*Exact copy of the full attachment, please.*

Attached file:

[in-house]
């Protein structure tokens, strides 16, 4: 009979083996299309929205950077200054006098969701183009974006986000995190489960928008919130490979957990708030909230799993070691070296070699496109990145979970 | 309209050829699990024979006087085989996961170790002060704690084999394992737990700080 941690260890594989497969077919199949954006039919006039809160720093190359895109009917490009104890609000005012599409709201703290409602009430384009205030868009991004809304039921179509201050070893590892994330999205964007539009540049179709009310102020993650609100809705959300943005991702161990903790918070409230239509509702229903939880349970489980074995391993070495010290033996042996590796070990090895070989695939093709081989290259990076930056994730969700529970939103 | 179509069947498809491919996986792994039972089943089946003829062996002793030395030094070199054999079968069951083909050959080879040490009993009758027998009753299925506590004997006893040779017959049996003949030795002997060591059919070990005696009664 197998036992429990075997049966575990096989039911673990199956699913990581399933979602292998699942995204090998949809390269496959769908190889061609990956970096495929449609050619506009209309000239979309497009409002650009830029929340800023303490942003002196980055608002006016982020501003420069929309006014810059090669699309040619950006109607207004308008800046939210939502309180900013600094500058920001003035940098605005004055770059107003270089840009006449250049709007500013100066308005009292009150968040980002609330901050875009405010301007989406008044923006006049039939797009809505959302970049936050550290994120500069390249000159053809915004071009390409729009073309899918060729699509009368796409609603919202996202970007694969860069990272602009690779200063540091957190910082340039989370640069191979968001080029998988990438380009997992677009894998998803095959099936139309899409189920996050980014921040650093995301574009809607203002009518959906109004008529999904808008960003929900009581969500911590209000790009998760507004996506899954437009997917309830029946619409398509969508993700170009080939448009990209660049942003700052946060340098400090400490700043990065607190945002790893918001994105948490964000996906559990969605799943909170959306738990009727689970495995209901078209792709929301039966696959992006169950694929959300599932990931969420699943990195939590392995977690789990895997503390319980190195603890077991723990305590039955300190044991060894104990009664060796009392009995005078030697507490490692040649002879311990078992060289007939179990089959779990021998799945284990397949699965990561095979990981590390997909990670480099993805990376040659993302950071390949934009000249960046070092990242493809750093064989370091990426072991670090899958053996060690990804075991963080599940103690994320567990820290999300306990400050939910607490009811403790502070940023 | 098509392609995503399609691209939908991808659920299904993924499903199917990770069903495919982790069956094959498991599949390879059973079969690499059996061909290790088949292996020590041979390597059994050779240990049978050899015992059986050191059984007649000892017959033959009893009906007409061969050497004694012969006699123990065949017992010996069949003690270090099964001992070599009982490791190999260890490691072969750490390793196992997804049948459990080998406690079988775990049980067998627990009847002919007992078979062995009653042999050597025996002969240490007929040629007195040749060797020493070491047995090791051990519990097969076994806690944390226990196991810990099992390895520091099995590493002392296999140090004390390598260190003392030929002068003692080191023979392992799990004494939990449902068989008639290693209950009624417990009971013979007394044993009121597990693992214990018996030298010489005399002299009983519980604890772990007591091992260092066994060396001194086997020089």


[in-house]
């Protein structure tokens, strides 16, 4: 009979083996299309929205950077200054006098969701183009974006986000995190489960928008919130490979957990708030909230799993070691070296070699496109990145979970 | 309209050829699990024979006087085989996961170790002060704690084999394992737990700080 941690260890594989497969077919199949954006039919006039809160720093190359895109009917490009104890609000005012599409709201703290409602009430384009205030868009991004809304039921179509201050070893590892994330999205964007539009540049179709009310102020993650609100809705959300943005991702161990903790918070409230239509509702229903939880349970489980074995391993070495010290033996042996590796070990090895070989695939093709081989290259990076930056994730969700529970939103 | 179509069947498809491919996986792994039972089943089946003829062996002793030395030094070199054999079968069951083909050959080879040490009993009758027998009753299925506590004997006893040779017959049996003949030795002997060591059919070990005696009664 197998036992429990075997049966575990096989039911673990199956699913990581399933979602292998699942995204090998949809390269496959769908190889061609990956970096495929449609050619506009209309000239979309497009409002650009830029929340800023303490942003002196980055608002006016982020501003420069929309006014810059090669699309040619950006109607207004308008800046939210939502309180900013600094500058920001003035940098605005004055770059107003270089840009006449250049709007500013100066308005009292009150968040980002609330901050875009405010301007989406008044923006006049039939797009809505959302970049936050550290994120500069390249000159053809915004071009390409729009073309899918060729699509009368796409609603919202996202970007694969860069990272602009690779200063540091957190910082340039989370640069191979968001080029998988990438380009997992677009894998998803095959099936139309899409189920996050980014921040650093995301574009809607203002009518959906109004008529999904808008960003929900009581969500911590209000790009998760507004996506899954437009997917309830029946619409398509969508993700170009080939448009990209660049942003700052946060340098400090400490700043990065607190945002790893918001994105948490964000996906559990969605799943909170959306738990009727689970495995209901078209792709929301039966696959992006169950694929959300599932990931969420699943990195939590392995977690789990895997503390319980190195603890077991723990305590039955300190044991060894104990009664060796009392009995005078030697507490490692040649002879311990078992060289007939179990089959779990021998799945284990397949699965990561095979990981590390997909990670480099993805990376040659993302950071390949934009000249960046070092990242493809750093064989370091990426072991670090899958053996060690990804075991963080599940103690994320567990820290999300306990400050939910607490009811403790502070940023 | 098509392609995503399609691209939908991808659920299904993924499903199917990770069903495919982790069956094959498991599949390879059973079969690499059996061909290790088949292996020590041979390597059994050779240990049978050899015992059986050191059984007649000892017959033959009893009906007409061969050497004694012969006699123990065949017992010996069949003690270090099964001992070599009982490791190999260890490691072969750490390793196992997804049948459990080998406690079988775990049980067998627990009847002919007992078979062995009653042999050597025996002969240490007929040629007195040749060797020493070491047995090791051990519990097969076994806690944390226990196991810990099992390895520091099995590493002392296999140090004390390598260190003392030929002068003692080191023979392992799990004494939990449902068989008639290693209950009624417990009971013979007394044993009121597990693992214990018996030298010489005399002299009983519980604890772990007591091992260092066994060396001194086997020089």